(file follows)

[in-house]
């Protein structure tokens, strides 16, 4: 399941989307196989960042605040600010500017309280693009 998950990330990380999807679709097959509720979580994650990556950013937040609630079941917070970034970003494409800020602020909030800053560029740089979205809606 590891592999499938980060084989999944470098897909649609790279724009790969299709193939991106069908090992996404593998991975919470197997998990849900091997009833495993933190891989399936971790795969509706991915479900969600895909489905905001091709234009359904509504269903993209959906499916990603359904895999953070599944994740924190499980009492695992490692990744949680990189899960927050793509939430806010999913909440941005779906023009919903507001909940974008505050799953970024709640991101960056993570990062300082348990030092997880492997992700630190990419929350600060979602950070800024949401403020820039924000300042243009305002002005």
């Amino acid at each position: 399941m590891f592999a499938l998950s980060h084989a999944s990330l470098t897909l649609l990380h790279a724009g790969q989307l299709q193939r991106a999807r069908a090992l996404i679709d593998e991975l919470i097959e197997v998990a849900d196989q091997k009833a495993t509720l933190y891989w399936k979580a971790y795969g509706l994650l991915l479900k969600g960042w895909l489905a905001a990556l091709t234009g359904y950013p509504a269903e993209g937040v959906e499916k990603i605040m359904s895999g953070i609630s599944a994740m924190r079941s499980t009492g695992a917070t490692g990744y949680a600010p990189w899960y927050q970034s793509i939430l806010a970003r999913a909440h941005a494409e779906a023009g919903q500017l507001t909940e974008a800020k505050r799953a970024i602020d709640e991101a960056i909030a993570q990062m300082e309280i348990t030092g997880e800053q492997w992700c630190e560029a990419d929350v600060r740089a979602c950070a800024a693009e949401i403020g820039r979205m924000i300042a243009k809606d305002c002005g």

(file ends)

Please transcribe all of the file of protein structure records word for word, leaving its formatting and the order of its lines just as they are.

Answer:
[in-house]
């Protein structure tokens, strides 16, 4: 399941989307196989960042605040600010500017309280693009 998950990330990380999807679709097959509720979580994650990556950013937040609630079941917070970034970003494409800020602020909030800053560029740089979205809606 590891592999499938980060084989999944470098897909649609790279724009790969299709193939991106069908090992996404593998991975919470197997998990849900091997009833495993933190891989399936971790795969509706991915479900969600895909489905905001091709234009359904509504269903993209959906499916990603359904895999953070599944994740924190499980009492695992490692990744949680990189899960927050793509939430806010999913909440941005779906023009919903507001909940974008505050799953970024709640991101960056993570990062300082348990030092997880492997992700630190990419929350600060979602950070800024949401403020820039924000300042243009305002002005």
């Amino acid at each position: 399941m590891f592999a499938l998950s980060h084989a999944s990330l470098t897909l649609l990380h790279a724009g790969q989307l299709q193939r991106a999807r069908a090992l996404i679709d593998e991975l919470i097959e197997v998990a849900d196989q091997k009833a495993t509720l933190y891989w399936k979580a971790y795969g509706l994650l991915l479900k969600g960042w895909l489905a905001a990556l091709t234009g359904y950013p509504a269903e993209g937040v959906e499916k990603i605040m359904s895999g953070i609630s599944a994740m924190r079941s499980t009492g695992a917070t490692g990744y949680a600010p990189w899960y927050q970034s793509i939430l806010a970003r999913a909440h941005a494409e779906a023009g919903q500017l507001t909940e974008a800020k505050r799953a970024i602020d709640e991101a960056i909030a993570q990062m300082e309280i348990t030092g997880e800053q492997w992700c630190e560029a990419d929350v600060r740089a979602c950070a800024a693009e949401i403020g820039r979205m924000i300042a243009k809606d305002c002005g």